Every year, as the winter winds begin to blow, we all start to get excited. No matter what you believe, you know that when the leaves start falling, your holidays are coming soon!
Meanwhile, after adults lie in food comas after Thanksgiving and before children stay up all night waiting for Santa, a vast logistical process unfolds worldwide. Every year, hundreds of billions of dollars of gifts are manufactured and shipped worldwide.
Holiday shipping is immense in scale. With Christmas coming up this week, we’re going to talk about how it all works. What’s it like to work for the biggest store in the world during the holidays? How can a small business survive and thrive during this busy season? And most importantly: how long can you wait before it’s too late for a gift to arrive in time?
We answer all these questions below in today’s post.
In 2016, Amazon alone shipped over a billion gifts for the holidays. Even without reindeer or sleighs, this basically makes them Santa. Coordinating the shipment of all these gifts is no easy task. There are basically two seasons in Amazon’s warehouse – holiday season and preparation for the holiday season!
We’re only slightly exaggerating, you know. Amazon has over 80 fulfillment centers worldwide, and some of these fulfillment centers ship more than a million items PER DAY. During the holidays, the amount of staff in the warehouse doubles to meet shipping demand.
Peak season is about a month long, starting on Black Friday and running through Christmas. The rest of the year? That’s spent planning for the holidays.
If you’ve read enough of our blog, you know that the supply chain operates on a scale of months. That means the peak month for inbound shipments starts as early as late September!
Unsurprisingly, the sales surge between Thanksgiving and Cyber Monday kicks off the holidays. Amazon remains busy throughout the rest of the year, with 2016’s peak delivery day being December 19. That’s a lot of gift-shopping procrastinators!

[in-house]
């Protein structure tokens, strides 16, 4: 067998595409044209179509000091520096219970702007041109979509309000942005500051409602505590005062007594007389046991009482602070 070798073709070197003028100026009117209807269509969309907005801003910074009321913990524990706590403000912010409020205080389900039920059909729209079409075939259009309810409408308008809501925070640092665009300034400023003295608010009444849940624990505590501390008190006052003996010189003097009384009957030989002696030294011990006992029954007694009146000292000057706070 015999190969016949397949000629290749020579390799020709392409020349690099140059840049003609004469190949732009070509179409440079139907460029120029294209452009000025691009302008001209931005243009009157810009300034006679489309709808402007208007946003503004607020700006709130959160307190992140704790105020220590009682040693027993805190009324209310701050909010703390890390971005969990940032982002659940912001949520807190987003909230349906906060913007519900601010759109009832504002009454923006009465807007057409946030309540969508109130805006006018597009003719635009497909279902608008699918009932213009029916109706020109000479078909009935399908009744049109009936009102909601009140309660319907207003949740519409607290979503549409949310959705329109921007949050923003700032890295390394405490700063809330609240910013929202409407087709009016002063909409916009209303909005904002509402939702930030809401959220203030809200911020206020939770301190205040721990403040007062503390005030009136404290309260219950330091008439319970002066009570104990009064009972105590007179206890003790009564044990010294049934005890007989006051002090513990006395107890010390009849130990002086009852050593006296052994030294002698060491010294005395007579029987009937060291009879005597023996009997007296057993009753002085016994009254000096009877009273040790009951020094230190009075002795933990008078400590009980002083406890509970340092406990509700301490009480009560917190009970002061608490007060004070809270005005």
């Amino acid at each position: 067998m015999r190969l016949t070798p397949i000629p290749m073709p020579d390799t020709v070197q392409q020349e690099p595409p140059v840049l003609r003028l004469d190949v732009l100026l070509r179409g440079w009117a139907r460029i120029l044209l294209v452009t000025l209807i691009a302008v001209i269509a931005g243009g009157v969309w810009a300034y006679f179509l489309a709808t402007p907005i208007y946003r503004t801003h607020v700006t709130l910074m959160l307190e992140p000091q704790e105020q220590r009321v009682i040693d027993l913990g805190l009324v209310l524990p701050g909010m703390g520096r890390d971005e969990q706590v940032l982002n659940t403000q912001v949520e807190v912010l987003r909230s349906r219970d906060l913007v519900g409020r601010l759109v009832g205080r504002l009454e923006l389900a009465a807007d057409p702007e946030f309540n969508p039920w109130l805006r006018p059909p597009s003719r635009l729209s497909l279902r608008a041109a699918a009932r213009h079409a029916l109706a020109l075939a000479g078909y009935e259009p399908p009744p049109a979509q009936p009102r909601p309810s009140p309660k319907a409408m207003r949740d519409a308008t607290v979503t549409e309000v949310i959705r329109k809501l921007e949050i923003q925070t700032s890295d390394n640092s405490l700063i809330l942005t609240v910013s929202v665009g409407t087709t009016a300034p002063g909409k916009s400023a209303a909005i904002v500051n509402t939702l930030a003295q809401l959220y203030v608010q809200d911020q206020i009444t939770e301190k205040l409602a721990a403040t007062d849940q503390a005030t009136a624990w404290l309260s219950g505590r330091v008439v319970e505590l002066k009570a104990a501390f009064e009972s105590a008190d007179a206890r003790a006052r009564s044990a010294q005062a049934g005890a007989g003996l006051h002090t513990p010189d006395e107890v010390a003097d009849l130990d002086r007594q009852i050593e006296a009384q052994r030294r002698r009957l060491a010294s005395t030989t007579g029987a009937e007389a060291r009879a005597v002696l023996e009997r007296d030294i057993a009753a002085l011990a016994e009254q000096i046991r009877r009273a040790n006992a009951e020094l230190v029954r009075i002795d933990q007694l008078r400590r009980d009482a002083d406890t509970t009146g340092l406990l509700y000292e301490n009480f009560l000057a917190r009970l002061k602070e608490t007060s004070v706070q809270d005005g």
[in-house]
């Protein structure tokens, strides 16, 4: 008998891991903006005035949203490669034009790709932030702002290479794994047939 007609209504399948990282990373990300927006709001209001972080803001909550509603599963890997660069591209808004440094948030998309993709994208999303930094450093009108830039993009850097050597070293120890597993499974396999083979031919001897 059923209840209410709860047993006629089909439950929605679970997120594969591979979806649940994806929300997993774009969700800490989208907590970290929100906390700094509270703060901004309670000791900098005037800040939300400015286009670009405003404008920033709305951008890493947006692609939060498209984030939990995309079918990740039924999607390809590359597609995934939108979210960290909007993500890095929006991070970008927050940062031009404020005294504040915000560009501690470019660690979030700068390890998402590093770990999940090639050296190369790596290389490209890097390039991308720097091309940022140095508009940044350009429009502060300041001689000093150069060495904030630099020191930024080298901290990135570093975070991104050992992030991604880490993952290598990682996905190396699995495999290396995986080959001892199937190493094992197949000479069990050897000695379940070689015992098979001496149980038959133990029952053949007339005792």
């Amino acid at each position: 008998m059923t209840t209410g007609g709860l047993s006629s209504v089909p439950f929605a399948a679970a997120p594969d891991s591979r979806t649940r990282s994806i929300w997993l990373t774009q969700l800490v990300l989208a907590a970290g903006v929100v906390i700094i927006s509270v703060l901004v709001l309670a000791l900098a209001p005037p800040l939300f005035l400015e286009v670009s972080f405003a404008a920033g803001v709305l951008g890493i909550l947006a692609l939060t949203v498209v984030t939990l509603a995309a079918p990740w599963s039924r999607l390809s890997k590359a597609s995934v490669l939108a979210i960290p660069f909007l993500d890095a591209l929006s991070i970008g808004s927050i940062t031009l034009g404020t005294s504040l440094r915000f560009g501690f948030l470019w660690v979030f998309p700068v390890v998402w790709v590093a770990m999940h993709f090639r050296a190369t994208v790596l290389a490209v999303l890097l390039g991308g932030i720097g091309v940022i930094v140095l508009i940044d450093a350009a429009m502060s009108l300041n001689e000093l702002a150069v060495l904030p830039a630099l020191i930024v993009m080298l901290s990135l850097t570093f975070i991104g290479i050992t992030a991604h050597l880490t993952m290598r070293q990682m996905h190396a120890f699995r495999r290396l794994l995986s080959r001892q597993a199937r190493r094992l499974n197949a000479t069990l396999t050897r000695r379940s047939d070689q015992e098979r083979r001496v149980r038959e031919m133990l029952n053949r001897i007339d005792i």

As big as Amazon is, though, this isn’t the whole store. According to the National Retail Foundation, holiday sales are around $700 billion per year. So what does the holiday season mean for all the other businesses out there in the world like yours?
If you want to have a great holiday shipping season, it helps to plan in advance. Like Amazon, you can plan far in advance to make the most of this short period of rapid sales.
Fortunately, preparing for the holiday shipping season has benefits that will be beneficial long after the holidays wind down. After all, if your business can handle a rush of Black Friday orders, it can handle anything!
On the Shopify blog, they recommend mapping out your shipping process. That is to say, steps in the shipping process such as:
This is definitely a great place to start! However, this advice doesn’t apply to every business. For example, we take care of all those responsibilities on behalf of our clients. What’s left are supply chain responsibilities, which are different and bigger, but which must be really well understood in order to have a successful holiday season.
The supply chain, roughly speaking, includes acquiring raw materials, manufacturing products, arranging transportation of those products to the warehouse, warehousing the products, and finally fulfilling orders.
The exact supply chain needs differ from company to company. However, you need to think of the whole process long before the holidays begin. How many items do you need to the manufacturer and how long will it take to make them? How long will it take to ship them to your warehouse?
The sooner you address these questions, the sooner you can find improvements that will save you time and money!
Running out of inventory, particularly during the holidays, is very frustrating! Long before the holidays begin, work on demand estimation. Figure out how much inventory you will need first, then figure out your supply needs next.